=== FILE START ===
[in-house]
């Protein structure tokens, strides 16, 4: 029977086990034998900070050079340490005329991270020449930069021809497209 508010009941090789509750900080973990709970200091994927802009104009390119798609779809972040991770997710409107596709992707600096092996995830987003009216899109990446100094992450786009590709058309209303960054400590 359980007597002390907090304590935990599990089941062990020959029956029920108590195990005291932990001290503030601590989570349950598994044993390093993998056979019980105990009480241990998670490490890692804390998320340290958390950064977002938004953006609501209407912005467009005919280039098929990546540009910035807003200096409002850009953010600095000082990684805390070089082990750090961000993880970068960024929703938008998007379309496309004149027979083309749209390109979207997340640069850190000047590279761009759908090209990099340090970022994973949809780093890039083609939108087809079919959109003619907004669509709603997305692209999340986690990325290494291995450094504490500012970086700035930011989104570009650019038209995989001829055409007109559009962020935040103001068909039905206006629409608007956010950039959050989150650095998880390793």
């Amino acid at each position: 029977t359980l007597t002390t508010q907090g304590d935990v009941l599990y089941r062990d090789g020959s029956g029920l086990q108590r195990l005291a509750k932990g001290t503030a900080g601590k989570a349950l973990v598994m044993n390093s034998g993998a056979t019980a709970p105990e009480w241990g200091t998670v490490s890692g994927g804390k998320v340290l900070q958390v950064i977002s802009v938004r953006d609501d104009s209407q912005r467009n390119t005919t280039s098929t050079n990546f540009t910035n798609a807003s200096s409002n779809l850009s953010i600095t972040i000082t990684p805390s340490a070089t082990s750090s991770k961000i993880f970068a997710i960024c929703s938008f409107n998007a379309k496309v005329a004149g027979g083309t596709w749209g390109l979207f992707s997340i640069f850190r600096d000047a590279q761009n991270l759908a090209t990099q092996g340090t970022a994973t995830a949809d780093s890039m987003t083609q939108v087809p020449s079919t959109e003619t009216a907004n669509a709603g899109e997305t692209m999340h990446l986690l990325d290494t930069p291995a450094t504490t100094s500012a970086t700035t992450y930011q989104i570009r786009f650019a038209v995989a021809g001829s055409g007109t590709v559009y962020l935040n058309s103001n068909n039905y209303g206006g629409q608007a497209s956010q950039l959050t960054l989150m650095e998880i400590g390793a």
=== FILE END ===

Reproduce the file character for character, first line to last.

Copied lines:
[in-house]
């Protein structure tokens, strides 16, 4: 029977086990034998900070050079340490005329991270020449930069021809497209 508010009941090789509750900080973990709970200091994927802009104009390119798609779809972040991770997710409107596709992707600096092996995830987003009216899109990446100094992450786009590709058309209303960054400590 359980007597002390907090304590935990599990089941062990020959029956029920108590195990005291932990001290503030601590989570349950598994044993390093993998056979019980105990009480241990998670490490890692804390998320340290958390950064977002938004953006609501209407912005467009005919280039098929990546540009910035807003200096409002850009953010600095000082990684805390070089082990750090961000993880970068960024929703938008998007379309496309004149027979083309749209390109979207997340640069850190000047590279761009759908090209990099340090970022994973949809780093890039083609939108087809079919959109003619907004669509709603997305692209999340986690990325290494291995450094504490500012970086700035930011989104570009650019038209995989001829055409007109559009962020935040103001068909039905206006629409608007956010950039959050989150650095998880390793």
């Amino acid at each position: 029977t359980l007597t002390t508010q907090g304590d935990v009941l599990y089941r062990d090789g020959s029956g029920l086990q108590r195990l005291a509750k932990g001290t503030a900080g601590k989570a349950l973990v598994m044993n390093s034998g993998a056979t019980a709970p105990e009480w241990g200091t998670v490490s890692g994927g804390k998320v340290l900070q958390v950064i977002s802009v938004r953006d609501d104009s209407q912005r467009n390119t005919t280039s098929t050079n990546f540009t910035n798609a807003s200096s409002n779809l850009s953010i600095t972040i000082t990684p805390s340490a070089t082990s750090s991770k961000i993880f970068a997710i960024c929703s938008f409107n998007a379309k496309v005329a004149g027979g083309t596709w749209g390109l979207f992707s997340i640069f850190r600096d000047a590279q761009n991270l759908a090209t990099q092996g340090t970022a994973t995830a949809d780093s890039m987003t083609q939108v087809p020449s079919t959109e003619t009216a907004n669509a709603g899109e997305t692209m999340h990446l986690l990325d290494t930069p291995a450094t504490t100094s500012a970086t700035t992450y930011q989104i570009r786009f650019a038209v995989a021809g001829s055409g007109t590709v559009y962020l935040n058309s103001n068909n039905y209303g206006g629409q608007a497209s956010q950039l959050t960054l989150m650095e998880i400590g390793a």